A strange kind of love story. This left the viewer bewildered. Too much left unsaid for this viewer to be able to figure out what happened. Of this much, I am sure: there was more to this than what appeared on the surface. Deception and infidelity and longing and past loves all combined to make this very hard to decipher. And the ending leaves things ambiguous so that we can only guess how they turned out. A beautifully shot, quiet film that leaves more questions than it answers.
April 11, 2013
Beautifully made Character driven film ...
maxthesax
maxthesax

Super Reviewer

December 30, 2010
Charlotte Sometimes is an indie film, shot with a 20,000 budget that is a masterwork of cinematography, expertly using camera,color and lighting.

The story involves four late 20's early 30's adults and concentrates on all the lies we tell to others and ourselves, especially in areas of the heart.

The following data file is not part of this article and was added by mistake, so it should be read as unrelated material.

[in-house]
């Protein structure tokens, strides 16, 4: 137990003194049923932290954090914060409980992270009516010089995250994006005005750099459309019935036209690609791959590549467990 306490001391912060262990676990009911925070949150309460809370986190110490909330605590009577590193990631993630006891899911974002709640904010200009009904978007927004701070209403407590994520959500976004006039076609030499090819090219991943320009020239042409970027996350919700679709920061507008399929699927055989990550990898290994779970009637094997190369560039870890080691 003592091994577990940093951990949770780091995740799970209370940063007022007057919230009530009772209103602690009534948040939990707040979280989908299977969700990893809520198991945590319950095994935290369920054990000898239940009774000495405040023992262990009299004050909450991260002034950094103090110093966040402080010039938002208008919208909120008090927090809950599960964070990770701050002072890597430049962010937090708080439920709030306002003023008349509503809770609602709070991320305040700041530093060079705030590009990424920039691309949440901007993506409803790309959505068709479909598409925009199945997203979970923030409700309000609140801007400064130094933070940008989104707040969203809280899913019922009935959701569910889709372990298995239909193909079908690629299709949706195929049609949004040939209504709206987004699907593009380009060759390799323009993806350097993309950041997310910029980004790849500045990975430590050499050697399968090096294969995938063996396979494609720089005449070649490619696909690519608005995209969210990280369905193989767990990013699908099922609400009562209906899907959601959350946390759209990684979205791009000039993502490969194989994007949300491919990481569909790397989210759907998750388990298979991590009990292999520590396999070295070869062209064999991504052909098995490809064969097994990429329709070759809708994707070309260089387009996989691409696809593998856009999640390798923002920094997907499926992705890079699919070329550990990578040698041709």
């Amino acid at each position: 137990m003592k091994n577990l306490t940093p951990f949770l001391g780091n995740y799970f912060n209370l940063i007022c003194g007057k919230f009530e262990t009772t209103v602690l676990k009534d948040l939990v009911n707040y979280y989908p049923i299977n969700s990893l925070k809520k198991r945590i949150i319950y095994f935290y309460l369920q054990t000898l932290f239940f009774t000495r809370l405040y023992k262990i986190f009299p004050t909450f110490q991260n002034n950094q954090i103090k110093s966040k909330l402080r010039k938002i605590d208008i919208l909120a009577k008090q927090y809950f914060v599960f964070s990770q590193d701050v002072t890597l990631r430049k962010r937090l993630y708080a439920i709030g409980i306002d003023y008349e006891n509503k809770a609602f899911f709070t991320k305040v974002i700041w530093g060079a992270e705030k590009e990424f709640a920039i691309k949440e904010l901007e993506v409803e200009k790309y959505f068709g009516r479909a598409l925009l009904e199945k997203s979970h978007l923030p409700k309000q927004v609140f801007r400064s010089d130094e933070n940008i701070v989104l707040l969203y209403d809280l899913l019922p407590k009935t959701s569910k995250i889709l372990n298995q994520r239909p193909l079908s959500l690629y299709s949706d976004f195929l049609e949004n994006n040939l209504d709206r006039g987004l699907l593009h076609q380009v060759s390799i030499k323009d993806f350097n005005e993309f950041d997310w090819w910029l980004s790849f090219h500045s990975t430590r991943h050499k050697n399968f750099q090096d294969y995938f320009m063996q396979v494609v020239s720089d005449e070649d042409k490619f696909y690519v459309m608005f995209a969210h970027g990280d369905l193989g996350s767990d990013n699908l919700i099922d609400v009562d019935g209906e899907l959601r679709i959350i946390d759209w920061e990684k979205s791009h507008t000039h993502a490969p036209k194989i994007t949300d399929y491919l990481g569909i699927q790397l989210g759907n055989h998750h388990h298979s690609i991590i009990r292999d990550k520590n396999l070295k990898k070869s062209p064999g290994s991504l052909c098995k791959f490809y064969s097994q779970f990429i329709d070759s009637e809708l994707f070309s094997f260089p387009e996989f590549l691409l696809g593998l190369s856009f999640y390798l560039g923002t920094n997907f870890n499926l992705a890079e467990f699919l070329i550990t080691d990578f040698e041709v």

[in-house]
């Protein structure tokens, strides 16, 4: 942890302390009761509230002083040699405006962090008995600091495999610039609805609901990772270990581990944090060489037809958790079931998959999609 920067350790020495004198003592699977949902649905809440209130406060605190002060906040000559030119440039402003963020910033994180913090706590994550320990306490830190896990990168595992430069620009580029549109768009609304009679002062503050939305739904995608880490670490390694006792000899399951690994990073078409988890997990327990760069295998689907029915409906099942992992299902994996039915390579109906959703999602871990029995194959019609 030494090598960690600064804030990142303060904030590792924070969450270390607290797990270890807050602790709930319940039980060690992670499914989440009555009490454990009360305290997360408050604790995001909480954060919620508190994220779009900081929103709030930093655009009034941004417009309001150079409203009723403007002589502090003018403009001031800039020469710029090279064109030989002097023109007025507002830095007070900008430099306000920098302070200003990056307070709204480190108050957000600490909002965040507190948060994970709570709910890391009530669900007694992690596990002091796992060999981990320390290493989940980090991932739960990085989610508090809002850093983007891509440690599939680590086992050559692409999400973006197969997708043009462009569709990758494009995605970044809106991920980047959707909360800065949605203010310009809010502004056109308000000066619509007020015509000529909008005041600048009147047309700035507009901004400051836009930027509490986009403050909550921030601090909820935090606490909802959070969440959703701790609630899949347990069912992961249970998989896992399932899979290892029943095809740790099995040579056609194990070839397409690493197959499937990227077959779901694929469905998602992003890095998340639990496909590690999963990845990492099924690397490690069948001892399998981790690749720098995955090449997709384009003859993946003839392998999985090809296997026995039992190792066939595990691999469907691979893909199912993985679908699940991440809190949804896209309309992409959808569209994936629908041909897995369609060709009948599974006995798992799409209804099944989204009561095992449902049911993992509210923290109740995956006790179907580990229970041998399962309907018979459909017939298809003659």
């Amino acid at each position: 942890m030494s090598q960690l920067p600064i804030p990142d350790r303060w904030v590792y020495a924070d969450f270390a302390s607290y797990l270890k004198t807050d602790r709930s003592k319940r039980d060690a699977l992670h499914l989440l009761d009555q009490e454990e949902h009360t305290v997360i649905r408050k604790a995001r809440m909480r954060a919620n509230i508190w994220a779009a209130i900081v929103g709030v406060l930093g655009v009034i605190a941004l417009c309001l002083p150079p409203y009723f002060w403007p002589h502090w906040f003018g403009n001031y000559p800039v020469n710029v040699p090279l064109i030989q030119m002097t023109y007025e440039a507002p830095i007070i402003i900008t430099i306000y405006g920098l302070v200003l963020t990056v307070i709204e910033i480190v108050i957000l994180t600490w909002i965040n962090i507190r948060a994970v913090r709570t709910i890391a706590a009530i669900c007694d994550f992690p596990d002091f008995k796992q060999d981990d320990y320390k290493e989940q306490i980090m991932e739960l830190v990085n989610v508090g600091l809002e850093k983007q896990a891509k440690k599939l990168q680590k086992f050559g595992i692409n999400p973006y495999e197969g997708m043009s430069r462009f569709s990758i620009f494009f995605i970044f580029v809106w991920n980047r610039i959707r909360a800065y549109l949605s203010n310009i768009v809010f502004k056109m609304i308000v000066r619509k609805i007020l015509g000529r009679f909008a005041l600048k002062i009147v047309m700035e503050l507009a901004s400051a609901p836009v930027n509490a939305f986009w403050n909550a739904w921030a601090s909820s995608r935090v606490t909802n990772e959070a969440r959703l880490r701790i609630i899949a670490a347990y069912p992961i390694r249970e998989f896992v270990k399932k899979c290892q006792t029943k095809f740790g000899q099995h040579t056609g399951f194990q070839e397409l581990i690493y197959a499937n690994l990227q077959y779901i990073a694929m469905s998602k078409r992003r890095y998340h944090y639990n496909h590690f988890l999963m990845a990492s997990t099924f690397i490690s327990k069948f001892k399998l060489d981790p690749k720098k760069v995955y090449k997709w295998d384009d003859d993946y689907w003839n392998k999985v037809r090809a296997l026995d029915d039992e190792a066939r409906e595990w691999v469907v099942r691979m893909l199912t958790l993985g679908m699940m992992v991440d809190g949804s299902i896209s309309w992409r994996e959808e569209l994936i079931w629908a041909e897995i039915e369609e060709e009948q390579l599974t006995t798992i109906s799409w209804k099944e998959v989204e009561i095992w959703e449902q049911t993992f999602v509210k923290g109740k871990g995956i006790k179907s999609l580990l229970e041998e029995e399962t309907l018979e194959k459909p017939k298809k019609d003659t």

At the center is Michael, a lonely, quiet man who inherited his uncles' home and car repair business (more that he was the last man standing than anything else, as the rest of his relatives either didn't want the business or had moved away).

Michael has renovated the home into two apartments, so he has tenants to cover his expenses. He rents to a cohabitating couple who have been together for 10 months. In his lonliness he can hear their carnal carrying ons, which only add to his sense of detachment. He believes that he is in love with the woman, but since they are good friends, doesn't want to ruin the friendship with a confession of his feelings.

Into this odd triangle comes another woman, Darby, who attracts not only Michael, but the male renter. What then insues revolves around betrayals and secrets, of which I'm not going to speak further.